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RE: [mythsoc] OT: Meritocracy (was Re: We're not all wild about Harry (or, of course, owls ))

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  • dianejoy@earthlink.net
    ... From: Croft, Janet B jbcroft@ou.edu Date: Tue, 20 May 2003 14:59:50 -0500 To: mythsoc@yahoogroups.com Subject: RE: [mythsoc] OT: Meritocracy (was Re: We re
    Message 1 of 22 , May 21, 2003
      Original Message:
      -----------------
      From: Croft, Janet B jbcroft@...
      Date: Tue, 20 May 2003 14:59:50 -0500
      To: mythsoc@yahoogroups.com
      Subject: RE: [mythsoc] OT: Meritocracy (was Re: We're not all wild about
      Harry (or, of course, owls ))


      <<That's the problem with measuring merit by tangible means like money and
      power (well, semi-tangible, at least) -- the ability that gets rewarded can
      be the abilty to bully others, rather than a more acceptable talent.>>

      Measurement by money is more complex than someone bashing you over the
      head; you, the consumer, have ultimate control of what goes out of your
      pocket, and a fine-tuned grid of merit that measures to the penny. Money
      is actually a very fine-honed indication of value: the value the product
      has for you as opposed to keeping those dollars in your wallet. Next time
      you make a purchase, watch yourself go through the complex, lightning-fast
      calculations of value as you decide whether to buy or not.

      The problem with "merit" is that everyone has a different idea of it, but
      that's also its glory, for that allows more people to succeed and the
      capacity for "niche markets." (Fantasy and SF is one of these.)

      Mere sales *can* be a marker, at least an indication that something might
      be worth paying some attention to; popularity is not necessarily something
      I *automatically* suspect. More important for me is information: the
      knowledge that something does or does not exist that I might like to buy,
      and the opinions of people I trust (like folks on this list).

      However, the market (or mass adulation) isn't the *only* indicator.
      Something has to fit into my particular "grid" before I'm interested. I
      can say right off that I'd not be a good candidate for Westerns, though
      I've seen and genuinely enjoyed a few Westerns. If I see a new fantasy,
      many factors go into play before I decide whether I'll purchase it.
      Thousands of other fantasy fans are making the same decision---for or
      against.

      I'm looking for high quality. Even among "the greats," there's a scale: I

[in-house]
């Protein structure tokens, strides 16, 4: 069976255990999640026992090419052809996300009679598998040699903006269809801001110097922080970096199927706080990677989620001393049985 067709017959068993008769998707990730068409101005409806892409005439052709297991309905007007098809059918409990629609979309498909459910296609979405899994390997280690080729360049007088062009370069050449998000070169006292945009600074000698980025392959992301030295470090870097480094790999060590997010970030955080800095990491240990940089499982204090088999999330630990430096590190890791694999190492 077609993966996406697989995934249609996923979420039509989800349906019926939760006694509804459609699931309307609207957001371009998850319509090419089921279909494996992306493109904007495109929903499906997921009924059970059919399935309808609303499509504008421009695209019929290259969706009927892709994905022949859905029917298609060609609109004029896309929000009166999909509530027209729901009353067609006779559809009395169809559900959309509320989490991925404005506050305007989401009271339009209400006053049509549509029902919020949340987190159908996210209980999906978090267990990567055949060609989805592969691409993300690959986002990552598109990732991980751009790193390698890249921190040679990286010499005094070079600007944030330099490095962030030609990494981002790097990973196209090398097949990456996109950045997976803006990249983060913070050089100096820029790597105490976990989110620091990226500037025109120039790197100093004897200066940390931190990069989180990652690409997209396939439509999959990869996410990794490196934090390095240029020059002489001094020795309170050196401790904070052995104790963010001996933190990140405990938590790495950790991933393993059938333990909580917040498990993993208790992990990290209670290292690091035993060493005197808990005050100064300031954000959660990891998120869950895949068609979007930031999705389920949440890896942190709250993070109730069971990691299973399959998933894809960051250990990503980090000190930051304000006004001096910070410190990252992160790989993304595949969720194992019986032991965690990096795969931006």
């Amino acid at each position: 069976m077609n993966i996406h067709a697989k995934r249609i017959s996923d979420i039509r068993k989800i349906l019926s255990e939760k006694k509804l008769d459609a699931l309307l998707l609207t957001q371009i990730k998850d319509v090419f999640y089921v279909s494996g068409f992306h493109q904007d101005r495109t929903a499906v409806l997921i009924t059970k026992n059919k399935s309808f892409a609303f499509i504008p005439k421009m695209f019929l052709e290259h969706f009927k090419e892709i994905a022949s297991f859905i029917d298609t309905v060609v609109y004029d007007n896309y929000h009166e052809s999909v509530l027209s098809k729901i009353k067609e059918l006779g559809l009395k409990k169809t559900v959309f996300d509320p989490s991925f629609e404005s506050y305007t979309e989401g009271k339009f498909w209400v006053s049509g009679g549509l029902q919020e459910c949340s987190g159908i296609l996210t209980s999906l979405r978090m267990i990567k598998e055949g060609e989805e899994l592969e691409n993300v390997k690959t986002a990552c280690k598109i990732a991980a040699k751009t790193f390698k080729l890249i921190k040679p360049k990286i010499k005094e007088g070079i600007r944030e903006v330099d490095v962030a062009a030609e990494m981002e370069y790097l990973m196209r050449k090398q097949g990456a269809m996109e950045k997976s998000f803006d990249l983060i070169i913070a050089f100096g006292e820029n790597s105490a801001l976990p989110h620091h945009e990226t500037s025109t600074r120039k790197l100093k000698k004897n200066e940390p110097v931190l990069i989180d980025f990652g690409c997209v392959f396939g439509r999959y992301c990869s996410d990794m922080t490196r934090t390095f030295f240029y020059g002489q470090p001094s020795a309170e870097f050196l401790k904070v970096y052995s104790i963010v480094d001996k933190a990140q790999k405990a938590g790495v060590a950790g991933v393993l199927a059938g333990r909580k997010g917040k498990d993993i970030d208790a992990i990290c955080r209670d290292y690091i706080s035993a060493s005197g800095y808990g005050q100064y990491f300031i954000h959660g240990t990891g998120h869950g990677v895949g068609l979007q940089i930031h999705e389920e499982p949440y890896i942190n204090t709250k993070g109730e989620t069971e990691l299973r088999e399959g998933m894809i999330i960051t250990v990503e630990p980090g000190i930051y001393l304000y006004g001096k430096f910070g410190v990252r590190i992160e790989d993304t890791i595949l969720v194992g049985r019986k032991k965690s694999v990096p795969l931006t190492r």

don't like every one of Shakespeare's plays equally, and the same can be
      said of any other author (or artist).

      I fall for mediocrity or just plain "bad" on occasion. I know it's bad, I
      call it a "guilty pleasure." I openly admit that I like *Mars Attacks,*
      and have no illusions whatsoever about any lasting artistic value it may
      have; I just think it's an outrageous hoot! I don't have the DVD, and
      probably wouldn't buy it unless I could find it on the $6.95 remainder
      table on sale. That I might prefer to save my money to get a full season of
      a show I truly admire (or an embossed edition of LOTR) indicates that on
      the larger scale of things, *Mars Attacks* is pretty low on my scale.


      << However, under my earlier example of a professor measuring his merit by
      how often his books get cited, it's a little harder to force someone to
      cite you-- though I suppose if they were a grad student or colleague you
      had some
      power over you could, though. Sigh. I still don't think the Marxists are
      right.>>

      Interesting; he's still using a numerical index to chart his success.

      Don't know who wrote this one: comments are thoughtful.

      << That's easy: merit at whatever one chooses to do or be in order to
      secure to themselves the means to prosper (however one chooses to
      define prosperity for oneself); and merit defined by the marketplace
      for the means of that prosperity. In other words, merit is defined not
      by any person, but by one's success at persuading others (through
      mutual agreement, of exchange or charity) to provide them with what
      they desire (food, shelter, money, fame, praise, etc.). But note that I
      said _persuade_; in non-meritocratic systems (and in some constructions
      of meritocracy too, of course), the mechanism of means is (inevitably?)
      not persuasion, but force.>>

      Exactly. Ads can be irritating, intrusive, and silly, but not a single one
      of them has ever put a gun to your head and forced you to buy. And with
      our technology, these days, you can fast-forward through the ads! ---djb



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